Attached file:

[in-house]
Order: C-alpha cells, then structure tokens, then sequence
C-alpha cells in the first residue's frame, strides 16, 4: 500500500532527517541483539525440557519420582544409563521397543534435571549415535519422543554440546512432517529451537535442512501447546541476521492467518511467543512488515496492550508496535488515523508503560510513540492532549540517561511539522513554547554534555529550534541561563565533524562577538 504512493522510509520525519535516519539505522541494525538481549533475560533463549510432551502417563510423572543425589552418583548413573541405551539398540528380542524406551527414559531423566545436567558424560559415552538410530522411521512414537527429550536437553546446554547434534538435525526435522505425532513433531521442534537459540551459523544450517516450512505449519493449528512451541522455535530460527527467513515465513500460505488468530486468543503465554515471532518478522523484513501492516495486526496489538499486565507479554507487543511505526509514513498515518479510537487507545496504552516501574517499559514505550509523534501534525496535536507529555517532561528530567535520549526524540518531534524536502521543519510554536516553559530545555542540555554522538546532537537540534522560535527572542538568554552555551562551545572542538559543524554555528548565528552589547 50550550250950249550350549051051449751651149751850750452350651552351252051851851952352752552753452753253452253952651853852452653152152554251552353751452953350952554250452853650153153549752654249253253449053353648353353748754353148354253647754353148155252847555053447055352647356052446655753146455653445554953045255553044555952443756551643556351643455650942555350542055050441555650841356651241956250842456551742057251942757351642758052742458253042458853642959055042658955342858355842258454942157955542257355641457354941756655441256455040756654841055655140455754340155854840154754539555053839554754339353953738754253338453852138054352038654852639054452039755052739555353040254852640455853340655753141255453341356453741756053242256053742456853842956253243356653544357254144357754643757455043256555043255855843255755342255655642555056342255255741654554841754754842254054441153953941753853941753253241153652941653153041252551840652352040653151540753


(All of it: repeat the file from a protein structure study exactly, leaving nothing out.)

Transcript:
[in-house]
Order: C-alpha cells, then structure tokens, then sequence
C-alpha cells in the first residue's frame, strides 16, 4: 500500500532527517541483539525440557519420582544409563521397543534435571549415535519422543554440546512432517529451537535442512501447546541476521492467518511467543512488515496492550508496535488515523508503560510513540492532549540517561511539522513554547554534555529550534541561563565533524562577538 504512493522510509520525519535516519539505522541494525538481549533475560533463549510432551502417563510423572543425589552418583548413573541405551539398540528380542524406551527414559531423566545436567558424560559415552538410530522411521512414537527429550536437553546446554547434534538435525526435522505425532513433531521442534537459540551459523544450517516450512505449519493449528512451541522455535530460527527467513515465513500460505488468530486468543503465554515471532518478522523484513501492516495486526496489538499486565507479554507487543511505526509514513498515518479510537487507545496504552516501574517499559514505550509523534501534525496535536507529555517532561528530567535520549526524540518531534524536502521543519510554536516553559530545555542540555554522538546532537537540534522560535527572542538568554552555551562551545572542538559543524554555528548565528552589547 50550550250950249550350549051051449751651149751850750452350651552351252051851851952352752552753452753253452253952651853852452653152152554251552353751452953350952554250452853650153153549752654249253253449053353648353353748754353148354253647754353148155252847555053447055352647356052446655753146455653445554953045255553044555952443756551643556351643455650942555350542055050441555650841356651241956250842456551742057251942757351642758052742458253042458853642959055042658955342858355842258454942157955542257355641457354941756655441256455040756654841055655140455754340155854840154754539555053839554754339353953738754253338453852138054352038654852639054452039755052739555353040254852640455853340655753141255453341356453741756053242256053742456853842956253243356653544357254144357754643757455043256555043255855843255755342255655642555056342255255741654554841754754842254054441153953941753853941753253241153652941653153041252551840652352040653151540753